October 18, 2022

A Conversation With Madhu Viswanathan

Photo by Jon Rou

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Madhu Viswanathan is professor of marketing in the LMU College of Business Administration and director of the D.K. Kim Foundation Business for Good Program, which recently received a gift of $5 million from the D.K. Kim Foundation. Since 2020, all first-year and transfer students in the business college are required to take courses in Business for Good, in which they devise business plans for start-up companies whose work would provide a social or economic good to the communities in which the business is located. Viswanathan pioneered the area of subsistence marketplaces — studying low-literacy, low-income consumers and entrepreneurs around the world through a unique bottom-up approach. He was interviewed by Editor Joseph Wakelee-Lynch about the Business for Good program and the D.K. Kim Foundation gift.

What drives your interest in advocating entrepreneurialism that directly benefits particular sectors of society?

As a business professor, I felt that I should study how much of humanity living with low income does business and participates in the marketplace. Twenty-five years ago I started looking at low-literacy, low-income consumers. My deeper motivation was to conduct research that ended up benefiting the people that we study. I did not want my work to remain exclusively within academic circles. 

Is the focus only on imagining sustainable businesses in less developed countries?

Our team of instructors asks students to select any country, any context, urban or rural, within a broad topic that is reflected in one or more United Nations Sustainable Development Goals. By doing that, we challenge them to think about needs, products and specific circumstances in low-income settings. You may live in Silicon Beach, but you may not understand people living with low income in Los Angeles, or in Kampala. The students must understand a need, come up with a product and develop a plan for a startup business.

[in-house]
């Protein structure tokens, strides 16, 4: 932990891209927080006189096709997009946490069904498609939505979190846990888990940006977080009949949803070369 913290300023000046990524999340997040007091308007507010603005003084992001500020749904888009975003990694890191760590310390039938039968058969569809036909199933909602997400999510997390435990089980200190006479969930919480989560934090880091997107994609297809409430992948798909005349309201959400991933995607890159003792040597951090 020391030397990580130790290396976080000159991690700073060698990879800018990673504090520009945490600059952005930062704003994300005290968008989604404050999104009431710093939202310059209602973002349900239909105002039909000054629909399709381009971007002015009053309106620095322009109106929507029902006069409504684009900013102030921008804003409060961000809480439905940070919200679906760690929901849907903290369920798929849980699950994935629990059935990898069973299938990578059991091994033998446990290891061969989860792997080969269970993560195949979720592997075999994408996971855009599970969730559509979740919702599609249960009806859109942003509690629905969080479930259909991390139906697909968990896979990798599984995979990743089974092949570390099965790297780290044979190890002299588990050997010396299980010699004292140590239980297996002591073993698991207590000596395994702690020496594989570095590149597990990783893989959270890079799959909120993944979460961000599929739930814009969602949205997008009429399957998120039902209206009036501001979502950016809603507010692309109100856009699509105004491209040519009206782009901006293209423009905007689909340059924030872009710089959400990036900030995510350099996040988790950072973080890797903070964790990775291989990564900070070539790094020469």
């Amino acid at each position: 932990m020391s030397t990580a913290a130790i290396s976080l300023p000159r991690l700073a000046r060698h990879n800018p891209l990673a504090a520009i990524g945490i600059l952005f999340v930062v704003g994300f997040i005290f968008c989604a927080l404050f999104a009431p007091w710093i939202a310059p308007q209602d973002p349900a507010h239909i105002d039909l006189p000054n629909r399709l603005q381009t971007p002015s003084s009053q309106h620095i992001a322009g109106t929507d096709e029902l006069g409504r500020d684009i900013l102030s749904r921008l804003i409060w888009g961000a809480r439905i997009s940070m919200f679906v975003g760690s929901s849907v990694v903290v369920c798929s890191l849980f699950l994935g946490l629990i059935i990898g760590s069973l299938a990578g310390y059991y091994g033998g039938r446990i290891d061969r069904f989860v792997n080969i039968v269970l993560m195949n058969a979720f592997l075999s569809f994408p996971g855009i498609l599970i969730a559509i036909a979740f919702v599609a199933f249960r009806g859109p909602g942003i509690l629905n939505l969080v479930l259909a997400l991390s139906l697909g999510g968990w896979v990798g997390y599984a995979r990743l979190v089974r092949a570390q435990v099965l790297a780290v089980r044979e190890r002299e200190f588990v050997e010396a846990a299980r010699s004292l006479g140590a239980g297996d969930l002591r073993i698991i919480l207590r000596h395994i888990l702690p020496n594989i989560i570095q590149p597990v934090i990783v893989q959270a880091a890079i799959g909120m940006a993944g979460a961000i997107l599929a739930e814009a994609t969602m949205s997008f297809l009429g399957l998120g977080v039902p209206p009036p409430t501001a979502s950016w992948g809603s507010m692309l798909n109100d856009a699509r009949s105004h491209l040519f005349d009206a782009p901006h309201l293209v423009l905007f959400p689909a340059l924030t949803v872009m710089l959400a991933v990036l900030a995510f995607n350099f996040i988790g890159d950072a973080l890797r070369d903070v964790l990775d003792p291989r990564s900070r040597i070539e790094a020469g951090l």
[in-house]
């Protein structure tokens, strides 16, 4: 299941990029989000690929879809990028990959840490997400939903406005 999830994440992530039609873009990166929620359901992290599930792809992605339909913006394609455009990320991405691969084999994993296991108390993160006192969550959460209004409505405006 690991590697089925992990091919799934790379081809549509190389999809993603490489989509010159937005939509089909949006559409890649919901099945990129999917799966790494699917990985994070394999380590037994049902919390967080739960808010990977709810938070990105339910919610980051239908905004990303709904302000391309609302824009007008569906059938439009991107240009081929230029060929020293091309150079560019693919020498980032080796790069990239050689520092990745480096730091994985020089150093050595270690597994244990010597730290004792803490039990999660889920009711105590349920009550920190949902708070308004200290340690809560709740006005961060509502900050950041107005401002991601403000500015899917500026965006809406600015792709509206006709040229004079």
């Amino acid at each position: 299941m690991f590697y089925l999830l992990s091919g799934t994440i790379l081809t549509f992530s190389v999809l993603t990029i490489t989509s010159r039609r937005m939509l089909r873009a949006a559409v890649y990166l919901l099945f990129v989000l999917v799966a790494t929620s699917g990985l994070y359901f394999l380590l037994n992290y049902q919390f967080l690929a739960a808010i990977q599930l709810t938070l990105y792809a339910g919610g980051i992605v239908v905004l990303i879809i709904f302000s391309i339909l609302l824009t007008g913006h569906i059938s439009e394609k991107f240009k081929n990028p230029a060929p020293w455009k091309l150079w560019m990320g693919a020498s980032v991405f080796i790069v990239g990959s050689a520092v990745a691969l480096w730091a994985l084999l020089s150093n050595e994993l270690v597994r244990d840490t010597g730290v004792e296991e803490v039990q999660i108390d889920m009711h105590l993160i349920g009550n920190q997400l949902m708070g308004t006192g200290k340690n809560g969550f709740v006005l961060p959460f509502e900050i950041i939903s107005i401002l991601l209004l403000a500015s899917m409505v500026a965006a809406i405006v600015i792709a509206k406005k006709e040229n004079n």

How does making a business plan in your course differ from making a business plan in real life?

One takeaway for students is understanding the bottom-up approach. That bottom-up approach is one every business needs, irrespective of where they work. The students in our courses are trying to understand, for example, a tribal woman who is cooking in a smoke-filled hut in East Africa. If they understand from the bottom up the need she faces and address that need, then ethics, responsibility and good are all embedded in that process. Our approach emphasizes that good should be at the heart of business, and good is not the characteristic only of charitable organizations. For business, it is not only about doing good and doing well; in a highly interconnected world facing enormous challenges, it is essential to do good in order to do well. 

Are there venture capitalists who have the same motivation as you?

Certainly. In the past 20–30 years, there has been a recognition of global challenges and a push toward social entrepreneurship, a recognition of climate change and disasters coming home to roost. Some venture capitalists have been ahead of the game. Businesses are increasingly addressing environmental sustainability, as well as social sustainability. They have to be thinking environmentally, because they function in the real world; they’re the ones whose supply chain is affected.

What will the gift from the D.K. Kim Foundation allow you to do?

First, it will allow us to expand the Business for Good program to the larger LMU community, such as by way of poverty simulation sessions available to students across the campus and poster sessions in which people can view student projects. Second, we want to teach teachers around the world how to teach Business for Good using the online content from our courses and materials. Third, and this is probably closest to my heart, we hope to create a virtual platform to teach low-income youth locally and globally about marketplace literacy and Business for Good.

To learn more about support for the Business for Good program, contact Roberta Kuhlman, senior director of Development, at Roberta.Kuhlman@lmu.edu.